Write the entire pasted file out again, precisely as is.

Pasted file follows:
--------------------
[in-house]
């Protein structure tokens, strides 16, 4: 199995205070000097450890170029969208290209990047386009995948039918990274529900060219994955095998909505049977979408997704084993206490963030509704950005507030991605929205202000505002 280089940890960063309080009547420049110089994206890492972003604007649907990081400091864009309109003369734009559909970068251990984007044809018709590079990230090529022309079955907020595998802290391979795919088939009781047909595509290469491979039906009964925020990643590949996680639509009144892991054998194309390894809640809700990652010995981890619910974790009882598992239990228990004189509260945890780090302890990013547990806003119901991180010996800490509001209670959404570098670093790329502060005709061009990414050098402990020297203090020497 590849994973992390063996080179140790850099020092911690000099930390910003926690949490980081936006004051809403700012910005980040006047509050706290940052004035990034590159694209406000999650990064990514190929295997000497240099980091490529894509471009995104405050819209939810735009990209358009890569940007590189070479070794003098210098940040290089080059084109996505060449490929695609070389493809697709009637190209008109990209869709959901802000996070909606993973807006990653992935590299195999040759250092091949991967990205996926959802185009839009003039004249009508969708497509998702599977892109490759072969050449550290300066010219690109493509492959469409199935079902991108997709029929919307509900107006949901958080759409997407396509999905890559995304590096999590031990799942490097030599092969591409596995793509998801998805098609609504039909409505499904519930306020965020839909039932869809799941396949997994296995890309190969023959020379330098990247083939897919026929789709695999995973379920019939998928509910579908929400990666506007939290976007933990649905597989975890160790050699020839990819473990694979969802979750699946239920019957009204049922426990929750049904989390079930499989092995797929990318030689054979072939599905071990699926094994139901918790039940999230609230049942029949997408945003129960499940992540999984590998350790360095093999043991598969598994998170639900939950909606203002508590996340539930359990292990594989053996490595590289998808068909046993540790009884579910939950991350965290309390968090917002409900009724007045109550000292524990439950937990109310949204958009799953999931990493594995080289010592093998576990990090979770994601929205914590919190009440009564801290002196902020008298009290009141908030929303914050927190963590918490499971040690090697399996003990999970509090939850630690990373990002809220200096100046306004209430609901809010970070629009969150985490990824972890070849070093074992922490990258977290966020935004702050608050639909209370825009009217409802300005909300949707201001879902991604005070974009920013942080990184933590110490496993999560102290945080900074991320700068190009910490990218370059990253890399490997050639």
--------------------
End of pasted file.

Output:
[in-house]
């Protein structure tokens, strides 16, 4: 199995205070000097450890170029969208290209990047386009995948039918990274529900060219994955095998909505049977979408997704084993206490963030509704950005507030991605929205202000505002 280089940890960063309080009547420049110089994206890492972003604007649907990081400091864009309109003369734009559909970068251990984007044809018709590079990230090529022309079955907020595998802290391979795919088939009781047909595509290469491979039906009964925020990643590949996680639509009144892991054998194309390894809640809700990652010995981890619910974790009882598992239990228990004189509260945890780090302890990013547990806003119901991180010996800490509001209670959404570098670093790329502060005709061009990414050098402990020297203090020497 590849994973992390063996080179140790850099020092911690000099930390910003926690949490980081936006004051809403700012910005980040006047509050706290940052004035990034590159694209406000999650990064990514190929295997000497240099980091490529894509471009995104405050819209939810735009990209358009890569940007590189070479070794003098210098940040290089080059084109996505060449490929695609070389493809697709009637190209008109990209869709959901802000996070909606993973807006990653992935590299195999040759250092091949991967990205996926959802185009839009003039004249009508969708497509998702599977892109490759072969050449550290300066010219690109493509492959469409199935079902991108997709029929919307509900107006949901958080759409997407396509999905890559995304590096999590031990799942490097030599092969591409596995793509998801998805098609609504039909409505499904519930306020965020839909039932869809799941396949997994296995890309190969023959020379330098990247083939897919026929789709695999995973379920019939998928509910579908929400990666506007939290976007933990649905597989975890160790050699020839990819473990694979969802979750699946239920019957009204049922426990929750049904989390079930499989092995797929990318030689054979072939599905071990699926094994139901918790039940999230609230049942029949997408945003129960499940992540999984590998350790360095093999043991598969598994998170639900939950909606203002508590996340539930359990292990594989053996490595590289998808068909046993540790009884579910939950991350965290309390968090917002409900009724007045109550000292524990439950937990109310949204958009799953999931990493594995080289010592093998576990990090979770994601929205914590919190009440009564801290002196902020008298009290009141908030929303914050927190963590918490499971040690090697399996003990999970509090939850630690990373990002809220200096100046306004209430609901809010970070629009969150985490990824972890070849070093074992922490990258977290966020935004702050608050639909209370825009009217409802300005909300949707201001879902991604005070974009920013942080990184933590110490496993999560102290945080900074991320700068190009910490990218370059990253890399490997050639």